Startup company GreenVibe is applying smart sensors to concrete to evaluate composition by gauging temperature, strength, density and humidity across formulation and pouring. The sensors give construction engineers and project managers data in real time that’s helpful in judging quality and readiness.



The Tel Aviv-based company, founded in 2019, is looking to transform the construction industry by applying smart sensors to building materials — chiefly concrete — to optimize quality and speed up the building process.

Leveraging sensors made in-house, GreenVibe gathers data about concrete composition, feeding back measurements such as temperature, strength, density and humidity during the formulation and pour processes so that on-site construction engineers and development project managers can make better-informed decisions.

The company says its hardware and software system can provide real-time data about the material on construction sites and offer data-driven predictions about quality and readiness.

Concrete is the most widely used building material in the world, and its use is expected to multiply four-fold by 2050 from the existing approximately 30 billion tons used annually. It is cheap, simple to make, and ubiquitous. It is also currently responsible for around 8% of human carbon dioxide emissions because of the ways it is manufactured and used. And cement — its main ingredient — is the most polluting part of the mix.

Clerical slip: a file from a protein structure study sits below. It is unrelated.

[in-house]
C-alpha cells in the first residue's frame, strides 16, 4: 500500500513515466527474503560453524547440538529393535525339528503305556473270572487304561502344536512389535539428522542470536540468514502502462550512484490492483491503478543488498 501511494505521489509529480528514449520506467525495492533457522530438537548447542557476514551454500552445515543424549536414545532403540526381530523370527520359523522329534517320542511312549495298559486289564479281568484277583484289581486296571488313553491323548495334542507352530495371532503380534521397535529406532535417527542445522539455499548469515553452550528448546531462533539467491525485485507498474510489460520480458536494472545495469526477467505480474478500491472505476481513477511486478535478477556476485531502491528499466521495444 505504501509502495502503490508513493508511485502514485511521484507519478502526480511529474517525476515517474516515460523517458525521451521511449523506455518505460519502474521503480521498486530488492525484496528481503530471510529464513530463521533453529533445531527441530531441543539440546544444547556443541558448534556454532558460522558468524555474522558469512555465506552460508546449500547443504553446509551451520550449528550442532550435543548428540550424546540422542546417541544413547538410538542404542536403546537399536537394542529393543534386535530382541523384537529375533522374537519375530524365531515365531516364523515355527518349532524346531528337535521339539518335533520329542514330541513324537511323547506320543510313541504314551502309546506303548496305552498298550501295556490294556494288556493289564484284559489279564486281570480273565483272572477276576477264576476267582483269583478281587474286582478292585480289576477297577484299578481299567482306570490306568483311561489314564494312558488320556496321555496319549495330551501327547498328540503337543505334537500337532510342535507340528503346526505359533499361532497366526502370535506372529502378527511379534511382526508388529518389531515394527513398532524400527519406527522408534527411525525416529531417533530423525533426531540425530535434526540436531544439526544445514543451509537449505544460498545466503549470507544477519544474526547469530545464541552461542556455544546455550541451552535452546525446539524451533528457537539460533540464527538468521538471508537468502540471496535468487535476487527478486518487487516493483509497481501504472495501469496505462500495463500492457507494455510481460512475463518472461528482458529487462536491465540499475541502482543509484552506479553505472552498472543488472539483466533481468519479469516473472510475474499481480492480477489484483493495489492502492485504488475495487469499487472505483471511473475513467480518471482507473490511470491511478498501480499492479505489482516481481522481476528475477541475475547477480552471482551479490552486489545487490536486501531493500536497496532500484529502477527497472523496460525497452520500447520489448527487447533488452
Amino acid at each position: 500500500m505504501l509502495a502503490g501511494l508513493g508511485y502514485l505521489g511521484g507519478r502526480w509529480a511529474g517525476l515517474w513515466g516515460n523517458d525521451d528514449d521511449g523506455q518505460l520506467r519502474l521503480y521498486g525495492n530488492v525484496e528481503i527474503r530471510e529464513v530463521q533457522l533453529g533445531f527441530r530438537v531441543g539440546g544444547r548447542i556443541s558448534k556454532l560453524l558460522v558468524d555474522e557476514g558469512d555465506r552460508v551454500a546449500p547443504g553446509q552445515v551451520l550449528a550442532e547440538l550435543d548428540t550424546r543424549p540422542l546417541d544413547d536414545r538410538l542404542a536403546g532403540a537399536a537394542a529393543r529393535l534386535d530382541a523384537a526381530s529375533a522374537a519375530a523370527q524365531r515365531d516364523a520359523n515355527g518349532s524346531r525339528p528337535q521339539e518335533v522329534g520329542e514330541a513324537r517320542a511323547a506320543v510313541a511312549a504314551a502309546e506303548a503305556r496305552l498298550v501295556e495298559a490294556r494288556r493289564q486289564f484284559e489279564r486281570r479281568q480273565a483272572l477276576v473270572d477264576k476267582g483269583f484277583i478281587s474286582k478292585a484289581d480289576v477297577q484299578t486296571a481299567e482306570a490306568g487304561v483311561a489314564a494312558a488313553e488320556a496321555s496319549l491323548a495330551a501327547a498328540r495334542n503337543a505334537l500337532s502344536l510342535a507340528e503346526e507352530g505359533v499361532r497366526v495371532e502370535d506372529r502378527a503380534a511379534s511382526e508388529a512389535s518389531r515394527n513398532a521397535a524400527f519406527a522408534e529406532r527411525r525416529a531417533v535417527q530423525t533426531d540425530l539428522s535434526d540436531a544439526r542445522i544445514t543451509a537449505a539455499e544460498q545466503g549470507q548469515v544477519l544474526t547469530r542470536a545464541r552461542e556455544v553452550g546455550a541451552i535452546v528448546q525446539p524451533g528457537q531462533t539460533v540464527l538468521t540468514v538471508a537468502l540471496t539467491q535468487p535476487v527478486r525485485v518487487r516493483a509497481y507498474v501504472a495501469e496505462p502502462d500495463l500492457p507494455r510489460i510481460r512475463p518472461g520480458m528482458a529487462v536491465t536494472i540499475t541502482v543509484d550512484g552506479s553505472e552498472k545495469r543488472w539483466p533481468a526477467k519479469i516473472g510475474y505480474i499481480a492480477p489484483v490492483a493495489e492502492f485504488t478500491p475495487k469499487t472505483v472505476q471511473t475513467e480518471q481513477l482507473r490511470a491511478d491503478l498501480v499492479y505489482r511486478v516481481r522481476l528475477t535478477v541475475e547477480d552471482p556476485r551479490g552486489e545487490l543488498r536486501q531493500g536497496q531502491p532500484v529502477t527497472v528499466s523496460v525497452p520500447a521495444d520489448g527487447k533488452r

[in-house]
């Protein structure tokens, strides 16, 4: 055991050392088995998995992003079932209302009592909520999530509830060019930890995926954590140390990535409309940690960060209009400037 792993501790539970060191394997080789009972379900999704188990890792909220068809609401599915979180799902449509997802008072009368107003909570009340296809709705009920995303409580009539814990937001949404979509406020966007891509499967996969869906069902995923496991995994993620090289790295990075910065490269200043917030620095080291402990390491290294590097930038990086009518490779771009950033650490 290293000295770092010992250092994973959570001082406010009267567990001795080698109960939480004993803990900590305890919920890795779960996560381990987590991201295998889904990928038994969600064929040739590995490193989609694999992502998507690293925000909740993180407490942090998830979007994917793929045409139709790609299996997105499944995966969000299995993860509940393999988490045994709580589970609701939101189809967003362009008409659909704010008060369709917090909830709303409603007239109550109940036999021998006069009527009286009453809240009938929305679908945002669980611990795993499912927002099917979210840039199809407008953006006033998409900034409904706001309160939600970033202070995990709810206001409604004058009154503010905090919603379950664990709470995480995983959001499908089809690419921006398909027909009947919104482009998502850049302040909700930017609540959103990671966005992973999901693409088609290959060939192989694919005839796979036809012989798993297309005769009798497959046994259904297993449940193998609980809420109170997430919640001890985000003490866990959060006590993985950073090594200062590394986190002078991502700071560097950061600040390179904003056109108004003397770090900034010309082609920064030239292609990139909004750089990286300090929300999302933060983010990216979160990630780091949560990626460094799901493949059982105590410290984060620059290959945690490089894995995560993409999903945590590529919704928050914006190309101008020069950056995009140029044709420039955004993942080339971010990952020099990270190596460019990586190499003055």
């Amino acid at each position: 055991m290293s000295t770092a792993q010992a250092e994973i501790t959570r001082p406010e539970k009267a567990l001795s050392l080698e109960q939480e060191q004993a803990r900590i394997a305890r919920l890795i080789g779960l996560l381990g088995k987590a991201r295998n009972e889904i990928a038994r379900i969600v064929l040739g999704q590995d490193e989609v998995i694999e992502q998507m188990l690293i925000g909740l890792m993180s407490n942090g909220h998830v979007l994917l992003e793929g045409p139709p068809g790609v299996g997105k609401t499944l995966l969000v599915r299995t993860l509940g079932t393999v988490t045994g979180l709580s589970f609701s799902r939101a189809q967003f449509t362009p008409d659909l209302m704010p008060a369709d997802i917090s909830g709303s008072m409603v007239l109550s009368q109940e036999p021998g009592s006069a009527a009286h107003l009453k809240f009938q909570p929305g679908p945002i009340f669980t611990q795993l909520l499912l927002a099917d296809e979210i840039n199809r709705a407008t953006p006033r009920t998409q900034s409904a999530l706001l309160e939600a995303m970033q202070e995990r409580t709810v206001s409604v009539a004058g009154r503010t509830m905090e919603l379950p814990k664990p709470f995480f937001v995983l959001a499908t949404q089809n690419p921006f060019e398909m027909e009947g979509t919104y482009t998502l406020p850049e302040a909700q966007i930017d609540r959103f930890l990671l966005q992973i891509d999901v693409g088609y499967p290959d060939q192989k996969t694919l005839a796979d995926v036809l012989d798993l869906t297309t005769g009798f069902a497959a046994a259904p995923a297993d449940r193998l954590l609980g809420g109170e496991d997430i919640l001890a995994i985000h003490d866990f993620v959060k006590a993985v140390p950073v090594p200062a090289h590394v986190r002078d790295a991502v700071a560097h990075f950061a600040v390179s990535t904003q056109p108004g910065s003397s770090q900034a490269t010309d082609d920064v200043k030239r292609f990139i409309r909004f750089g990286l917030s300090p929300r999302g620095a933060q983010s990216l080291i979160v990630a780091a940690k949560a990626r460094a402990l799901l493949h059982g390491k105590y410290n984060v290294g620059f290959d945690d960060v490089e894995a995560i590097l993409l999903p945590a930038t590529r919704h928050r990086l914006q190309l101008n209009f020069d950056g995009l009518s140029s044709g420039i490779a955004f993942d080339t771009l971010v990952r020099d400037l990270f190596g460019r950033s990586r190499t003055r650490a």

Yet concrete makes a unique contribution to pretty much everything that is constructed, from tall glassy skyscrapers to bridges and roads, and seems to be in no danger of being replaced. This means the global challenge is to find ways to make the product and its usage more energy efficient and long-lasting.

GreenVibe is not alone in recognizing this. But its solution is gaining ground with leading construction companies because it is simple yet effective.

Concrete is made up of multiple elements, with water, sand, and aggregates bound together with cement, mixed to different recipes for different use cases. Once poured to form part of a structure, the concrete has to be left for a period of time, and tested until it is “ready” for the next stage. Working with concrete requires deep knowledge, time, and some guesswork.